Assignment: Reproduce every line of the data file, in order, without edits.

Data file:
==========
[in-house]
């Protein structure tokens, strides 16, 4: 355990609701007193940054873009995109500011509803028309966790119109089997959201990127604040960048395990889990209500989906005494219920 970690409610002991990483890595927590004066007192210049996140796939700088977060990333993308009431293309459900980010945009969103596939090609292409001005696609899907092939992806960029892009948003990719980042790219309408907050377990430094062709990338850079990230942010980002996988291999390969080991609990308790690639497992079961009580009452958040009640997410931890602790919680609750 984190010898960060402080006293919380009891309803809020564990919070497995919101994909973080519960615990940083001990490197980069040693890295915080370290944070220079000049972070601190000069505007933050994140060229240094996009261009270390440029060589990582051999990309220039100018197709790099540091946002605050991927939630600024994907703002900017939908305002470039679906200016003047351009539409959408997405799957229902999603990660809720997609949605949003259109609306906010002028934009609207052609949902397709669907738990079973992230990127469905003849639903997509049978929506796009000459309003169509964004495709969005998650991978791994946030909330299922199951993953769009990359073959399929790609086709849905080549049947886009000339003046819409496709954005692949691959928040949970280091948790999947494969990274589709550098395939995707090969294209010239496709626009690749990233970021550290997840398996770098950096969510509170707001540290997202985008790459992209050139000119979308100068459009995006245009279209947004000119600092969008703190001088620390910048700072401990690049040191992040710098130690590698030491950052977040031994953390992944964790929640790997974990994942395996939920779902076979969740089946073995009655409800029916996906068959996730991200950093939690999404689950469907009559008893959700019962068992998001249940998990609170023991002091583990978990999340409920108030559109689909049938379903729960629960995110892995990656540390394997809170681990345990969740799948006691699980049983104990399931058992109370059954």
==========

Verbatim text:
[in-house]
């Protein structure tokens, strides 16, 4: 355990609701007193940054873009995109500011509803028309966790119109089997959201990127604040960048395990889990209500989906005494219920 970690409610002991990483890595927590004066007192210049996140796939700088977060990333993308009431293309459900980010945009969103596939090609292409001005696609899907092939992806960029892009948003990719980042790219309408907050377990430094062709990338850079990230942010980002996988291999390969080991609990308790690639497992079961009580009452958040009640997410931890602790919680609750 984190010898960060402080006293919380009891309803809020564990919070497995919101994909973080519960615990940083001990490197980069040693890295915080370290944070220079000049972070601190000069505007933050994140060229240094996009261009270390440029060589990582051999990309220039100018197709790099540091946002605050991927939630600024994907703002900017939908305002470039679906200016003047351009539409959408997405799957229902999603990660809720997609949605949003259109609306906010002028934009609207052609949902397709669907738990079973992230990127469905003849639903997509049978929506796009000459309003169509964004495709969005998650991978791994946030909330299922199951993953769009990359073959399929790609086709849905080549049947886009000339003046819409496709954005692949691959928040949970280091948790999947494969990274589709550098395939995707090969294209010239496709626009690749990233970021550290997840398996770098950096969510509170707001540290997202985008790459992209050139000119979308100068459009995006245009279209947004000119600092969008703190001088620390910048700072401990690049040191992040710098130690590698030491950052977040031994953390992944964790929640790997974990994942395996939920779902076979969740089946073995009655409800029916996906068959996730991200950093939690999404689950469907009559008893959700019962068992998001249940998990609170023991002091583990978990999340409920108030559109689909049938379903729960629960995110892995990656540390394997809170681990345990969740799948006691699980049983104990399931058992109370059954």